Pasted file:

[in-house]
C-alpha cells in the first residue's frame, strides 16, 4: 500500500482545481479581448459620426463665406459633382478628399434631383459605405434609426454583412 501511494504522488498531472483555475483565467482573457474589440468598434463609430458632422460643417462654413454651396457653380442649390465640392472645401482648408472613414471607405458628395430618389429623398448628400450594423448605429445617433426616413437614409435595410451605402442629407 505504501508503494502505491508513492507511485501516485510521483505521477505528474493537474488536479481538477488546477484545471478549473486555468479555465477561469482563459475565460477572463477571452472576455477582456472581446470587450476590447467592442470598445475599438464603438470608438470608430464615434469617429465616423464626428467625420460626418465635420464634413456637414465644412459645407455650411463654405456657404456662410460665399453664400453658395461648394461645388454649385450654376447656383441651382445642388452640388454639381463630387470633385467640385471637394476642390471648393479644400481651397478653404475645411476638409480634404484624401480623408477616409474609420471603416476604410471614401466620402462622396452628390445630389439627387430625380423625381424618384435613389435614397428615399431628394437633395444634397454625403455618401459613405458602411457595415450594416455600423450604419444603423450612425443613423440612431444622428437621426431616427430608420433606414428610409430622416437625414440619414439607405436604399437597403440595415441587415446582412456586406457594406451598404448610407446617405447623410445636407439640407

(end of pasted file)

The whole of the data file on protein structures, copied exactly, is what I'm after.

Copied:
[in-house]
C-alpha cells in the first residue's frame, strides 16, 4: 500500500482545481479581448459620426463665406459633382478628399434631383459605405434609426454583412 501511494504522488498531472483555475483565467482573457474589440468598434463609430458632422460643417462654413454651396457653380442649390465640392472645401482648408472613414471607405458628395430618389429623398448628400450594423448605429445617433426616413437614409435595410451605402442629407 505504501508503494502505491508513492507511485501516485510521483505521477505528474493537474488536479481538477488546477484545471478549473486555468479555465477561469482563459475565460477572463477571452472576455477582456472581446470587450476590447467592442470598445475599438464603438470608438470608430464615434469617429465616423464626428467625420460626418465635420464634413456637414465644412459645407455650411463654405456657404456662410460665399453664400453658395461648394461645388454649385450654376447656383441651382445642388452640388454639381463630387470633385467640385471637394476642390471648393479644400481651397478653404475645411476638409480634404484624401480623408477616409474609420471603416476604410471614401466620402462622396452628390445630389439627387430625380423625381424618384435613389435614397428615399431628394437633395444634397454625403455618401459613405458602411457595415450594416455600423450604419444603423450612425443613423440612431444622428437621426431616427430608420433606414428610409430622416437625414440619414439607405436604399437597403440595415441587415446582412456586406457594406451598404448610407446617405447623410445636407439640407